How to create a learning culture in your team

Five steps to make L&D really work

Published 14 September 2020
How to create a learning culture in your team

As we head into the last quarter of the year, many of us are scrambling to complete our personal development plans.

But L&D shouldn’t be a chore or tick box exercise. Done right, learning drives employee engagement and business. 
Organizations with switched on learners are 12% more likely to increase productivity, 24% more likely to develop a better-qualified workforce, and 28% more likely to respond faster to changing market conditions.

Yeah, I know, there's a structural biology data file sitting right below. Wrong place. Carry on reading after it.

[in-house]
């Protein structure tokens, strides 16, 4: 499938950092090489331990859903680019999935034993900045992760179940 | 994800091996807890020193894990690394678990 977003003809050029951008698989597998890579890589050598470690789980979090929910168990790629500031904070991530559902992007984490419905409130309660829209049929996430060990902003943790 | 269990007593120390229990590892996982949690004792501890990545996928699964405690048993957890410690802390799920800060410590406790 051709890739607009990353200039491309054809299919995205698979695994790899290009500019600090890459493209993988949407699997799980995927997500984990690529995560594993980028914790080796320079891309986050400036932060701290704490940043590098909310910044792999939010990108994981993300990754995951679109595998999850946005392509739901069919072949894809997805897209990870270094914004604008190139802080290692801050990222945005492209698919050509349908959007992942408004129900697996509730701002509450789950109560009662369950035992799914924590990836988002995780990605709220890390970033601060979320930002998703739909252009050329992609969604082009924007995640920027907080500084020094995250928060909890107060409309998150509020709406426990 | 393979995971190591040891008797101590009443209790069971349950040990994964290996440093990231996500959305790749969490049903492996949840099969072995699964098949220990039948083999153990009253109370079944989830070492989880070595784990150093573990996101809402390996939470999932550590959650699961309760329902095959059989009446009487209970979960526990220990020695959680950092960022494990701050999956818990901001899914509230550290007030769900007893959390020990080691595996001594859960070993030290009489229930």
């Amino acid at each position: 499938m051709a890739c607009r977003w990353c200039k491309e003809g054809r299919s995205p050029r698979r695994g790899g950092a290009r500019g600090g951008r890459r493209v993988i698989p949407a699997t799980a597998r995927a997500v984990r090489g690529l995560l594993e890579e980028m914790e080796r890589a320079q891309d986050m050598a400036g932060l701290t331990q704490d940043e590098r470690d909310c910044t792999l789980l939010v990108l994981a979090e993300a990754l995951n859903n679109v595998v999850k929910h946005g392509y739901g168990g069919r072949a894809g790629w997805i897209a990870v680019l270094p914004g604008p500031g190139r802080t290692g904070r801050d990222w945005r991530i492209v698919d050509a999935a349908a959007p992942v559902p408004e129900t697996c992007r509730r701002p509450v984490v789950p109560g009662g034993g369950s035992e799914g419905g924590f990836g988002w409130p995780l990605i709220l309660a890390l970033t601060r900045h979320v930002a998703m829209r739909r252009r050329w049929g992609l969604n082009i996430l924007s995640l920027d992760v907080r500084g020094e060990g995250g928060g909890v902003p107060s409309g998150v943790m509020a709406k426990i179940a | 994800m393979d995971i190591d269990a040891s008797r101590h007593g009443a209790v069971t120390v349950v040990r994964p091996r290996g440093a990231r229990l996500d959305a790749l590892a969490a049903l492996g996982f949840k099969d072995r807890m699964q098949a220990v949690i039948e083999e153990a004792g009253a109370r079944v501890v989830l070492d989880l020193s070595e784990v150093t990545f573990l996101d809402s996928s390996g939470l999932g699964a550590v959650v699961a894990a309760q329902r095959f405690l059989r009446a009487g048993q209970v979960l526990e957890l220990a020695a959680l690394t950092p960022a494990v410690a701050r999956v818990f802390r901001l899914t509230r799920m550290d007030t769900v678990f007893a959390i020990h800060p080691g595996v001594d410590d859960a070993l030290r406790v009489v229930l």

Our latest research report also reveals a direct link between learning and your likelihood to innovate, dominate, or be left behind. To succeed, you need to lose the last-ditch L&D efforts and create a culture of ongoing learning. Here are some tips to get you started.


1. Put learning into context

How often do you hear people complain they don’t have time for personal development? But our research reveals the issue isn’t lack of time, but the perception that L&D activities are irrelevant.

This could be down to the fact that just 52% of leaders say their team understands the strategic goals of the business. A lack of clarity around your organization’s vision makes it harder for people to see the value of learning activities.

As Helen Grysztar, Head of Learning and Development at Opel Vauxhall Finance, says, “They all need to see, feel, understand, the value [learning] brings to them and therefore the business.” To get this buy-in, you can: